What is Temporary Protected Status (TPS)?
Real talk, I didn't know what TPS was until two weeks ago, because it's handled within the US (and I'm abroad). Here's the rundown:
- •WHICH countries are currently designated?El Salvador, Guinea, Haiti, Honduras, Liberia, Nepal, Nicaragua, Sierra Leone, Somalia, Sudan, South Sudan, Syria, and Yemen
- •WHY does a country get designated for TPS?Armed conflict, environmental disaster, epidemic, anything substantial in which a person residing in the US would be in significant danger upon returning to their home country
- •What does "temporary" mean?TPS does not lead to a green card or any sort of long-term immigration status (though you can start the immigration application process while being under TPS). Designated countries have "expiration dates" - after which point you revert to the immigration status before you had TPS.
- •WHO is eligible for TPS?A national of a designated country who is already living in the US (on a tourist or student visa, for example)
- •WHO is not eligible?Persons with a felony of 2+ misdemeanors, don't meet security clearance, or have participated in persecution of others
- •So you registered for TPS, now what?TPS beneficiaries cannot be deported and can obtain legal work authorization in the US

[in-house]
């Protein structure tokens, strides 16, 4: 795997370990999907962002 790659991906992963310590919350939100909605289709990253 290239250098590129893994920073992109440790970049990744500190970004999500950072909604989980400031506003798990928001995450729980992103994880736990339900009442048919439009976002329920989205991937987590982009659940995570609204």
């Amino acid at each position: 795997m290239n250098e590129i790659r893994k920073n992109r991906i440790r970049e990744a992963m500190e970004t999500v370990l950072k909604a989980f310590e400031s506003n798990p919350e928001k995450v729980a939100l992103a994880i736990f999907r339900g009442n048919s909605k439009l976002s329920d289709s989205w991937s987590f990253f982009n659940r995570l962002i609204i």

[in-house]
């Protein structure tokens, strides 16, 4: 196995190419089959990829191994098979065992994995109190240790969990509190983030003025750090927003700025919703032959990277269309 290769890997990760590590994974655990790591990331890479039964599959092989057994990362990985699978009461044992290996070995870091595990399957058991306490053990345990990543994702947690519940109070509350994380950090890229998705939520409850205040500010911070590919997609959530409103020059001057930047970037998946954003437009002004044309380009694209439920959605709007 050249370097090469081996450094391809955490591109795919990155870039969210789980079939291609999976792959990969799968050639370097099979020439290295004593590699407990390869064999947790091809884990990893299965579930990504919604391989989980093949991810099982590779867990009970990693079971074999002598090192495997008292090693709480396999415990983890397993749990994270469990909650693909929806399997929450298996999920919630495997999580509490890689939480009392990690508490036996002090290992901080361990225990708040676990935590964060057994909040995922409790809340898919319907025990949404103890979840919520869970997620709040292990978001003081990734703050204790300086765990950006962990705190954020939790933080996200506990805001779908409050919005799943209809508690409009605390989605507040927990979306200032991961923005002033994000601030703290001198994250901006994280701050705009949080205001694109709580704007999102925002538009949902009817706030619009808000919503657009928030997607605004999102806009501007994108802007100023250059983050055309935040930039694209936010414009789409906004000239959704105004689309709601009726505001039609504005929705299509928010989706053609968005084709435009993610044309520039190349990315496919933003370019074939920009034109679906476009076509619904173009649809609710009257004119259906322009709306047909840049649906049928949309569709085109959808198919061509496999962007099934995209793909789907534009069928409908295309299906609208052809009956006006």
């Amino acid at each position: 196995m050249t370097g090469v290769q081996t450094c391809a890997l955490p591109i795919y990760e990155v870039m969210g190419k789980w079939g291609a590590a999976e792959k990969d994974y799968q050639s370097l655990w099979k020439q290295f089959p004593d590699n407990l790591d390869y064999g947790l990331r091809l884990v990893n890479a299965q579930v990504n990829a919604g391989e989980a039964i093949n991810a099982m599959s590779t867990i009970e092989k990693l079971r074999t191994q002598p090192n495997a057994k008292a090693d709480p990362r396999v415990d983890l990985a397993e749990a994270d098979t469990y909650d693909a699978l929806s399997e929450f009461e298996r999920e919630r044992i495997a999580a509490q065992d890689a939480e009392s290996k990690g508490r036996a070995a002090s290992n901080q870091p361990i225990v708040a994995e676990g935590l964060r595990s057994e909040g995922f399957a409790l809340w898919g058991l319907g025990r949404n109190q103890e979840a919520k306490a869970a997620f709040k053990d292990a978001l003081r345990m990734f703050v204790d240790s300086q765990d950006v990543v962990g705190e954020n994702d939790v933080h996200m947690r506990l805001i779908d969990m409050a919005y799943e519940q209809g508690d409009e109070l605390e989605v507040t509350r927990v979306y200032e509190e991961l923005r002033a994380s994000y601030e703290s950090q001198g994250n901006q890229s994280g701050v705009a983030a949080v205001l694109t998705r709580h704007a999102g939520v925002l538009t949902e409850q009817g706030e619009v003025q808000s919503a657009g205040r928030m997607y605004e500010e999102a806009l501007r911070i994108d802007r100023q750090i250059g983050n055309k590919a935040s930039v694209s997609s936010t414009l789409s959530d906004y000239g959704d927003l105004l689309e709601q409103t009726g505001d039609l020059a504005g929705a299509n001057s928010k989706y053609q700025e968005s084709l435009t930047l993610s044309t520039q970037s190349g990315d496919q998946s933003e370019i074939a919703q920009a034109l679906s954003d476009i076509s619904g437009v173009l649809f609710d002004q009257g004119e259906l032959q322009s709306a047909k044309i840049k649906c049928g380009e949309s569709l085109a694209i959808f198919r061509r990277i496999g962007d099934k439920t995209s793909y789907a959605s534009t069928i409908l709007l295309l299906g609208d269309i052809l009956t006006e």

- •WHAT are the eligibility requirements?An applicant must file within a strict time period, be "continuously physically present" in the US since their country was designated for TPS, and "continuously residing" in the US. Must provide proof of identity, nationality, date of entry into the US, and proof of continually residing in the US.
- •Who decides who gets TPS?The secretary of Homeland Security decides which countries (or parts thereof) should be designated for TPS
- •What's the difference between this and asylum?Not the official definition, but my understanding: While both involve people already within the US, TPS is much faster, but short-term. Asylum leads to permanent residence status. You can be working on an asylum case while holding TPS.